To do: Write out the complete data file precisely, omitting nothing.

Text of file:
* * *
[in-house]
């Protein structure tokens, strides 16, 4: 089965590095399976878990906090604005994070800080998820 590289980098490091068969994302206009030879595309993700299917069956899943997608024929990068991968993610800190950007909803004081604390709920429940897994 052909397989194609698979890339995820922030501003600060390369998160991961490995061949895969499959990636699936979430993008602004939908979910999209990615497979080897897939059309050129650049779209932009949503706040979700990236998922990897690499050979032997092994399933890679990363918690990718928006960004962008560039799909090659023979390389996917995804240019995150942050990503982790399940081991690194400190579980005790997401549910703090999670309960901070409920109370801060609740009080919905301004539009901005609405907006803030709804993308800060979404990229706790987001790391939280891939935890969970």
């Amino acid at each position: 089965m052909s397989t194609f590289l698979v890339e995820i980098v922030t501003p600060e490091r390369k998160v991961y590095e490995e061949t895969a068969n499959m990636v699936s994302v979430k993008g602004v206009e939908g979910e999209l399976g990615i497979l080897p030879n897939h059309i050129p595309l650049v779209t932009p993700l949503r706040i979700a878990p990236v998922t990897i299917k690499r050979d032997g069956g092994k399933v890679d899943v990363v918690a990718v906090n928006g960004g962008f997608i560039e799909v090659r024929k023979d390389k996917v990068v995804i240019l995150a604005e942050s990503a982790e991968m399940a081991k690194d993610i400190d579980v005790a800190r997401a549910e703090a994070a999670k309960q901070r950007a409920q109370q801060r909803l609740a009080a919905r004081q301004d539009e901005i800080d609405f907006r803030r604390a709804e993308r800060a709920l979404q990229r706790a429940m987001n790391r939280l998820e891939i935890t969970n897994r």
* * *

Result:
[in-house]
């Protein structure tokens, strides 16, 4: 089965590095399976878990906090604005994070800080998820 590289980098490091068969994302206009030879595309993700299917069956899943997608024929990068991968993610800190950007909803004081604390709920429940897994 052909397989194609698979890339995820922030501003600060390369998160991961490995061949895969499959990636699936979430993008602004939908979910999209990615497979080897897939059309050129650049779209932009949503706040979700990236998922990897690499050979032997092994399933890679990363918690990718928006960004962008560039799909090659023979390389996917995804240019995150942050990503982790399940081991690194400190579980005790997401549910703090999670309960901070409920109370801060609740009080919905301004539009901005609405907006803030709804993308800060979404990229706790987001790391939280891939935890969970």
């Amino acid at each position: 089965m052909s397989t194609f590289l698979v890339e995820i980098v922030t501003p600060e490091r390369k998160v991961y590095e490995e061949t895969a068969n499959m990636v699936s994302v979430k993008g602004v206009e939908g979910e999209l399976g990615i497979l080897p030879n897939h059309i050129p595309l650049v779209t932009p993700l949503r706040i979700a878990p990236v998922t990897i299917k690499r050979d032997g069956g092994k399933v890679d899943v990363v918690a990718v906090n928006g960004g962008f997608i560039e799909v090659r024929k023979d390389k996917v990068v995804i240019l995150a604005e942050s990503a982790e991968m399940a081991k690194d993610i400190d579980v005790a800190r997401a549910e703090a994070a999670k309960q901070r950007a409920q109370q801060r909803l609740a009080a919905r004081q301004d539009e901005i800080d609405f907006r803030r604390a709804e993308r800060a709920l979404q990229r706790a429940m987001n790391r939280l998820e891939i935890t969970n897994r």